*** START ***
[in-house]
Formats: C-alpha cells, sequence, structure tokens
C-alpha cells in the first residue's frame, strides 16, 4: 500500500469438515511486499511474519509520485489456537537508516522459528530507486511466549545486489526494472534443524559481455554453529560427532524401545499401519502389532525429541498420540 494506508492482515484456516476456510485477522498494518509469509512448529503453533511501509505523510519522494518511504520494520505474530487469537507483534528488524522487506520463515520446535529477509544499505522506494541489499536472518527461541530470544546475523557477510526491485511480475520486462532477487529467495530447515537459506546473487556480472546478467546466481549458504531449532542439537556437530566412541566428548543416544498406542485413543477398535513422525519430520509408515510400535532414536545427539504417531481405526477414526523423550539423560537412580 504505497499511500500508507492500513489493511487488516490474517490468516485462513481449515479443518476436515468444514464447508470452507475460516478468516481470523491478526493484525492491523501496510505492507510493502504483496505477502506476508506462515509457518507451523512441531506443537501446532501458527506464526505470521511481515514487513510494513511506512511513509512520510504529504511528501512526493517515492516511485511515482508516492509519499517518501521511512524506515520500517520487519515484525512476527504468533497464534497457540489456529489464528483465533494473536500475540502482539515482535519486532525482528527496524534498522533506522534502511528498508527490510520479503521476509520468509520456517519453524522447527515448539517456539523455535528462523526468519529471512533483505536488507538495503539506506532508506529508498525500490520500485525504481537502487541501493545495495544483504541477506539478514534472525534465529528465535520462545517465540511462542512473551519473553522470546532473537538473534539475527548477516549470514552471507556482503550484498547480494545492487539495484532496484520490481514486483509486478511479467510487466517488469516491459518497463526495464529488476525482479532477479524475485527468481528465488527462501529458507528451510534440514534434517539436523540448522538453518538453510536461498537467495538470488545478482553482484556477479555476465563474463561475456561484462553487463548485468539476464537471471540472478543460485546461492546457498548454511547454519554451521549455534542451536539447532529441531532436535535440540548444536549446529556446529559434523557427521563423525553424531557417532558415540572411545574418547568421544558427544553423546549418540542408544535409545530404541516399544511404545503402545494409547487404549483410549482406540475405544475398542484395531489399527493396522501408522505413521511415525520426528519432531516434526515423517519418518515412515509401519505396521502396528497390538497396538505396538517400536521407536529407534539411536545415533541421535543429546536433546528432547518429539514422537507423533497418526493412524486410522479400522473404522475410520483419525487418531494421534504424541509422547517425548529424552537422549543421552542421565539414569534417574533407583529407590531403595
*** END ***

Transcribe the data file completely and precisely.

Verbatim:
[in-house]
Formats: C-alpha cells, sequence, structure tokens
C-alpha cells in the first residue's frame, strides 16, 4: 500500500469438515511486499511474519509520485489456537537508516522459528530507486511466549545486489526494472534443524559481455554453529560427532524401545499401519502389532525429541498420540 494506508492482515484456516476456510485477522498494518509469509512448529503453533511501509505523510519522494518511504520494520505474530487469537507483534528488524522487506520463515520446535529477509544499505522506494541489499536472518527461541530470544546475523557477510526491485511480475520486462532477487529467495530447515537459506546473487556480472546478467546466481549458504531449532542439537556437530566412541566428548543416544498406542485413543477398535513422525519430520509408515510400535532414536545427539504417531481405526477414526523423550539423560537412580 504505497499511500500508507492500513489493511487488516490474517490468516485462513481449515479443518476436515468444514464447508470452507475460516478468516481470523491478526493484525492491523501496510505492507510493502504483496505477502506476508506462515509457518507451523512441531506443537501446532501458527506464526505470521511481515514487513510494513511506512511513509512520510504529504511528501512526493517515492516511485511515482508516492509519499517518501521511512524506515520500517520487519515484525512476527504468533497464534497457540489456529489464528483465533494473536500475540502482539515482535519486532525482528527496524534498522533506522534502511528498508527490510520479503521476509520468509520456517519453524522447527515448539517456539523455535528462523526468519529471512533483505536488507538495503539506506532508506529508498525500490520500485525504481537502487541501493545495495544483504541477506539478514534472525534465529528465535520462545517465540511462542512473551519473553522470546532473537538473534539475527548477516549470514552471507556482503550484498547480494545492487539495484532496484520490481514486483509486478511479467510487466517488469516491459518497463526495464529488476525482479532477479524475485527468481528465488527462501529458507528451510534440514534434517539436523540448522538453518538453510536461498537467495538470488545478482553482484556477479555476465563474463561475456561484462553487463548485468539476464537471471540472478543460485546461492546457498548454511547454519554451521549455534542451536539447532529441531532436535535440540548444536549446529556446529559434523557427521563423525553424531557417532558415540572411545574418547568421544558427544553423546549418540542408544535409545530404541516399544511404545503402545494409547487404549483410549482406540475405544475398542484395531489399527493396522501408522505413521511415525520426528519432531516434526515423517519418518515412515509401519505396521502396528497390538497396538505396538517400536521407536529407534539411536545415533541421535543429546536433546528432547518429539514422537507423533497418526493412524486410522479400522473404522475410520483419525487418531494421534504424541509422547517425548529424552537422549543421552542421565539414569534417574533407583529407590531403595